The acceptable minimum average difference is determined on the Y-axis and then is referenced across the chart until reaching the curve intercept and referencing on the X-axis the approximate number of samples that should be taken. For example, if a 2% unit difference is acceptable for corn silage starch content (e.g., 35%, which can vary from 34% to 36%) and the population is defined as a reasonably uniform field with the same hybrid, then 11 samples are required to be taken from the field.

This can be accomplished by how many truckloads of forage are required to harvest the field and the rate at which trucks are coming in from the field. If 22 trucks are needed to haul chopped forage from the field and 22 trucks per hour are coming to the silo, sampling every other truck will obtain the required 11 samples. However, if the population is defined as one truckload of forage, then the truck needs to be sampled 11 times. If the population is defined as a bunker silo containing one hybrid, then the bunker needs to be sampled 11 times (Sapienza, 2001).

The Bottom Line

Sampling feedstuffs for analysis is a routine and costly necessity to assure properly balanced and economically driven diets. It is critical to the modification of diets that representative samples are obtained and handled in a way to assure that meaningful data are incorporated into ration balancing software.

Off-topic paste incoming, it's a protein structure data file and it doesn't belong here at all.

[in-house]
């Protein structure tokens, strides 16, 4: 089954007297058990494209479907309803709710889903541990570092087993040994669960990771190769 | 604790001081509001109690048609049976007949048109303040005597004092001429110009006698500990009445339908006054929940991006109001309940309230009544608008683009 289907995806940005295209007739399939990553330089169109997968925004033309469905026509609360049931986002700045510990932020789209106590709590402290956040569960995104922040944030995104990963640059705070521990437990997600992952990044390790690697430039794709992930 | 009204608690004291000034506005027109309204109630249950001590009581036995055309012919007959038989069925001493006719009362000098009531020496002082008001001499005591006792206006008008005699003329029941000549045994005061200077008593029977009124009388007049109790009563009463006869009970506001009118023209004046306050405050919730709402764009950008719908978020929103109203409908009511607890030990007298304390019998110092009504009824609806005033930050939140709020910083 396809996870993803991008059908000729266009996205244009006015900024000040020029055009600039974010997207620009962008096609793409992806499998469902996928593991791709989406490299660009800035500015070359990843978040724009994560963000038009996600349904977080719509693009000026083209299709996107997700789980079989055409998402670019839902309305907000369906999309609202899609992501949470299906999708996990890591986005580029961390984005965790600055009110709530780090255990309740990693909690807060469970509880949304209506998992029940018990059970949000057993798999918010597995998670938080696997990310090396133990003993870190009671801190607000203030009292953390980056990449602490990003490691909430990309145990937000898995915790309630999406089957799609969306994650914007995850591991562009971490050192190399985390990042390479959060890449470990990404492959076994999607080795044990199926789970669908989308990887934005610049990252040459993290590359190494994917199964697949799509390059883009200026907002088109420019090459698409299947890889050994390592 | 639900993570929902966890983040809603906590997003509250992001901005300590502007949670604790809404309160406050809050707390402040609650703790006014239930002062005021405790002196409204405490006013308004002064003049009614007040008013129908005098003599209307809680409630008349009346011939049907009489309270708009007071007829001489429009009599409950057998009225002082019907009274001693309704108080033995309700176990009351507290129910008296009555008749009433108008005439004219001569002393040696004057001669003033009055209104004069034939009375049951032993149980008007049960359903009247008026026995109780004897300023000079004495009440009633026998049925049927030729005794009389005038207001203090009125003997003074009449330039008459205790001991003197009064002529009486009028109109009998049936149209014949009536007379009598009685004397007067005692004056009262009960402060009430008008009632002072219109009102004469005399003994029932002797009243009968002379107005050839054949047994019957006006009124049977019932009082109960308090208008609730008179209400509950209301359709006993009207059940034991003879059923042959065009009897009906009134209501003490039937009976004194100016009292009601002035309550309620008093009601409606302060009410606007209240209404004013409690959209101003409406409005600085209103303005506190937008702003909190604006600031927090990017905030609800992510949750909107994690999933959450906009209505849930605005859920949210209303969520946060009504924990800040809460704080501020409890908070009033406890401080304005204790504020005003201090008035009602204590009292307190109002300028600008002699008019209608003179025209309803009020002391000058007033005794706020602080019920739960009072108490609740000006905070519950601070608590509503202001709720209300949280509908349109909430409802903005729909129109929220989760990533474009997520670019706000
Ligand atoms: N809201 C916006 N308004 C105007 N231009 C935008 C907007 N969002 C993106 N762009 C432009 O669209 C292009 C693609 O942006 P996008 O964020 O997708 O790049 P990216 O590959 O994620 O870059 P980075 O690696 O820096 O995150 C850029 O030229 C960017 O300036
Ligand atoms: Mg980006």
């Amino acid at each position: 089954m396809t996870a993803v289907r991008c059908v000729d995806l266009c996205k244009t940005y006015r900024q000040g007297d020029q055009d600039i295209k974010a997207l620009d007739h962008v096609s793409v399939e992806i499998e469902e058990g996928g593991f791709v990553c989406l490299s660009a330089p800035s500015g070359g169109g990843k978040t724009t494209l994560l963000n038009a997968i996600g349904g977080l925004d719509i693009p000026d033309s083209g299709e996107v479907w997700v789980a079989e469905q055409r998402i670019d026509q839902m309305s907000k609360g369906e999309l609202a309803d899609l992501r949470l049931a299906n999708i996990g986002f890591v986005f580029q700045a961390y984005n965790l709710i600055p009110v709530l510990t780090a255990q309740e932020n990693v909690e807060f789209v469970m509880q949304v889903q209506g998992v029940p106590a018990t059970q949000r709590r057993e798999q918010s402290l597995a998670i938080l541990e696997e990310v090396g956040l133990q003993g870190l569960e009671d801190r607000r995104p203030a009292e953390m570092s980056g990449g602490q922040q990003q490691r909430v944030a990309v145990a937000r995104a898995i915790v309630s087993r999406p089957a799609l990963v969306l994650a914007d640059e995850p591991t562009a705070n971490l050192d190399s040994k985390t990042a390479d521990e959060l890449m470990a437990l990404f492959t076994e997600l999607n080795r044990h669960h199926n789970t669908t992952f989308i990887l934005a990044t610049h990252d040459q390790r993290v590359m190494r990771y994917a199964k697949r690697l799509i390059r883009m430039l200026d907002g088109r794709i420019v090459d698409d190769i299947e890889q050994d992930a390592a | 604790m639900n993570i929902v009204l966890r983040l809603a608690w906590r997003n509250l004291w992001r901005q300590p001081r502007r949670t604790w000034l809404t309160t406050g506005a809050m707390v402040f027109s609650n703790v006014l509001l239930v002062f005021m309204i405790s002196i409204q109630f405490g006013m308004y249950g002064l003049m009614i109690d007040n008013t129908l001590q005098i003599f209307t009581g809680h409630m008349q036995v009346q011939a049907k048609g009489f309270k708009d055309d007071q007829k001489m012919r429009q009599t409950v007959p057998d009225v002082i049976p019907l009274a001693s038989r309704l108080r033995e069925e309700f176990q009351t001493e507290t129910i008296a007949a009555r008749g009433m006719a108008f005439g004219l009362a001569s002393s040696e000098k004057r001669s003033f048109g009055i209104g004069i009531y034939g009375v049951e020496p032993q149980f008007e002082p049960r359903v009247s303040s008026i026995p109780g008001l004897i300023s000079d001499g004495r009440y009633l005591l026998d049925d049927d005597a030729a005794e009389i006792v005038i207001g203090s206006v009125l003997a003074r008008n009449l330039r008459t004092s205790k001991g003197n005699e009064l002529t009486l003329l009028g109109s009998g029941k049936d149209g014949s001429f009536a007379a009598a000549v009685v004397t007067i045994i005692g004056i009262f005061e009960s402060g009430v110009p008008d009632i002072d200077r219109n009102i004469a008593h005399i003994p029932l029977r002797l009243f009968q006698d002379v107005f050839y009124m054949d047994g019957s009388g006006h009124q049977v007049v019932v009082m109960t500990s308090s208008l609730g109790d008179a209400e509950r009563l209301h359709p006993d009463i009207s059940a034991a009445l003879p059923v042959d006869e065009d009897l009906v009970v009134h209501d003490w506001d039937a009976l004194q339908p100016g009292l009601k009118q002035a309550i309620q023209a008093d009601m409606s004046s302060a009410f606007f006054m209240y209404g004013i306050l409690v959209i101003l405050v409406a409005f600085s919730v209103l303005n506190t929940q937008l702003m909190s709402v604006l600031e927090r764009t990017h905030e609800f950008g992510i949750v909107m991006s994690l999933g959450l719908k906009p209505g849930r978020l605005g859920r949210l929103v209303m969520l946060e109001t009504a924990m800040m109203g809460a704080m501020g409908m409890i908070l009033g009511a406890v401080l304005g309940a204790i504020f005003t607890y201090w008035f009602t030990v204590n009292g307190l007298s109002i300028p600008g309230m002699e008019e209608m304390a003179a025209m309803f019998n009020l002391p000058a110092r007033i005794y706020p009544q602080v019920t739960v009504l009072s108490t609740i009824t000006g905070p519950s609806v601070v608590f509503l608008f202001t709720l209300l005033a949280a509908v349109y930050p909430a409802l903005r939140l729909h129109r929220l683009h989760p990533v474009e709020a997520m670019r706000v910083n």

Implementing sampling protocols and periodically evaluating to prevent protocol drift are critical to the efficiency and productivity of every dairy herd.


Cotanch, K. 2008. Comparison of two hand-sampling techniques of processed alfalfa hay. Miner Farm Report. March.

Robinson, P.H., and D. Meyer. 2010. Total mixed ration sampling protocol. University of California Publication 8413.

Romer Labs. 2014. Sampling procedures for mycotoxin analysis.

Sapienza, D.A. 2001. Number of samples (or locations) required to determine moisture and dry matter of forages. Pioneer Nutrition & Feed Management Today, Vol. 1, No. 3.

Taysom, D. 2014. Sampling tips conventional analysis.

Undersander, D., R. Shaver, J. Linn, P. Hoffman and P. Peterson. 2005. Sampling hay, silage and total mixed rations for analysis. University of Wisconsin Extension Publication A2309.

Weiss, B., and N. St.-Pierre. 2007. Understanding and managing variation in nutrient composition. Proceedings of the Western Dairy Management Conference. Reno, Nev.

Whitaker, T.B., J.W. Dickens and R.J. Monroe. 1978. Variability associated with testing corn for aflatoxin. J. AOCS 56:789- 794.


Originally published in the December 2014 Feedstuffs issue. Reproduced with permission.


The foregoing is provided for informational purposes only. Please consult with your nutritionist or veterinarian for suggestions specific to your operation. Product performance is variable and subject to a variety of environmental, disease, and pest pressures. Individual results may vary.